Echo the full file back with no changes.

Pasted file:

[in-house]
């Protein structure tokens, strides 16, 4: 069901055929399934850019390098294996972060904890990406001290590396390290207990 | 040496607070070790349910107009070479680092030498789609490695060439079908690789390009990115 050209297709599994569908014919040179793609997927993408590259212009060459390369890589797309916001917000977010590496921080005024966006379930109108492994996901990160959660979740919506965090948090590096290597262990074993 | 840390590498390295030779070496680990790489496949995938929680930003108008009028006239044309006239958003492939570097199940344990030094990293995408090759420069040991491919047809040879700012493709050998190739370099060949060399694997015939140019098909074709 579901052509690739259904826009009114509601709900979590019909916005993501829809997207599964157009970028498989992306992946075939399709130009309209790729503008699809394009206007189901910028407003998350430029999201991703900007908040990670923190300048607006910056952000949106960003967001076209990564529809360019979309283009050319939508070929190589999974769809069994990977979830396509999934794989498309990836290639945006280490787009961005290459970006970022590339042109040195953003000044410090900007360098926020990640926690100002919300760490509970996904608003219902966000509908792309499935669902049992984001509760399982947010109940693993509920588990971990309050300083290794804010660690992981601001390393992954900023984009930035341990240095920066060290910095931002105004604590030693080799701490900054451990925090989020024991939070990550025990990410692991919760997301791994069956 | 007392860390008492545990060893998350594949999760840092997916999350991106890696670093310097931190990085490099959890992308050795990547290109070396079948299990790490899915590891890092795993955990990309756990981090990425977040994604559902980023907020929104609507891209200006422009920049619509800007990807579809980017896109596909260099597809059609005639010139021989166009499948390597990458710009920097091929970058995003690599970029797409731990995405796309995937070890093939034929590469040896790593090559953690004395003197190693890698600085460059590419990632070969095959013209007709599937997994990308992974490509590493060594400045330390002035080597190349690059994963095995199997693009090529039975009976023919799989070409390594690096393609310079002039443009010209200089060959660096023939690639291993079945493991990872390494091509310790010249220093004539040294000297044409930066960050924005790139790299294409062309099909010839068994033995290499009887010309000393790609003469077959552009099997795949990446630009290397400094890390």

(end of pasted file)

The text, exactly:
[in-house]
């Protein structure tokens, strides 16, 4: 069901055929399934850019390098294996972060904890990406001290590396390290207990 | 040496607070070790349910107009070479680092030498789609490695060439079908690789390009990115 050209297709599994569908014919040179793609997927993408590259212009060459390369890589797309916001917000977010590496921080005024966006379930109108492994996901990160959660979740919506965090948090590096290597262990074993 | 840390590498390295030779070496680990790489496949995938929680930003108008009028006239044309006239958003492939570097199940344990030094990293995408090759420069040991491919047809040879700012493709050998190739370099060949060399694997015939140019098909074709 579901052509690739259904826009009114509601709900979590019909916005993501829809997207599964157009970028498989992306992946075939399709130009309209790729503008699809394009206007189901910028407003998350430029999201991703900007908040990670923190300048607006910056952000949106960003967001076209990564529809360019979309283009050319939508070929190589999974769809069994990977979830396509999934794989498309990836290639945006280490787009961005290459970006970022590339042109040195953003000044410090900007360098926020990640926690100002919300760490509970996904608003219902966000509908792309499935669902049992984001509760399982947010109940693993509920588990971990309050300083290794804010660690992981601001390393992954900023984009930035341990240095920066060290910095931002105004604590030693080799701490900054451990925090989020024991939070990550025990990410692991919760997301791994069956 | 007392860390008492545990060893998350594949999760840092997916999350991106890696670093310097931190990085490099959890992308050795990547290109070396079948299990790490899915590891890092795993955990990309756990981090990425977040994604559902980023907020929104609507891209200006422009920049619509800007990807579809980017896109596909260099597809059609005639010139021989166009499948390597990458710009920097091929970058995003690599970029797409731990995405796309995937070890093939034929590469040896790593090559953690004395003197190693890698600085460059590419990632070969095959013209007709599937997994990308992974490509590493060594400045330390002035080597190349690059994963095995199997693009090529039975009976023919799989070409390594690096393609310079002039443009010209200089060959660096023939690639291993079945493991990872390494091509310790010249220093004539040294000297044409930066960050924005790139790299294409062309099909010839068994033995290499009887010309000393790609003469077959552009099997795949990446630009290397400094890390």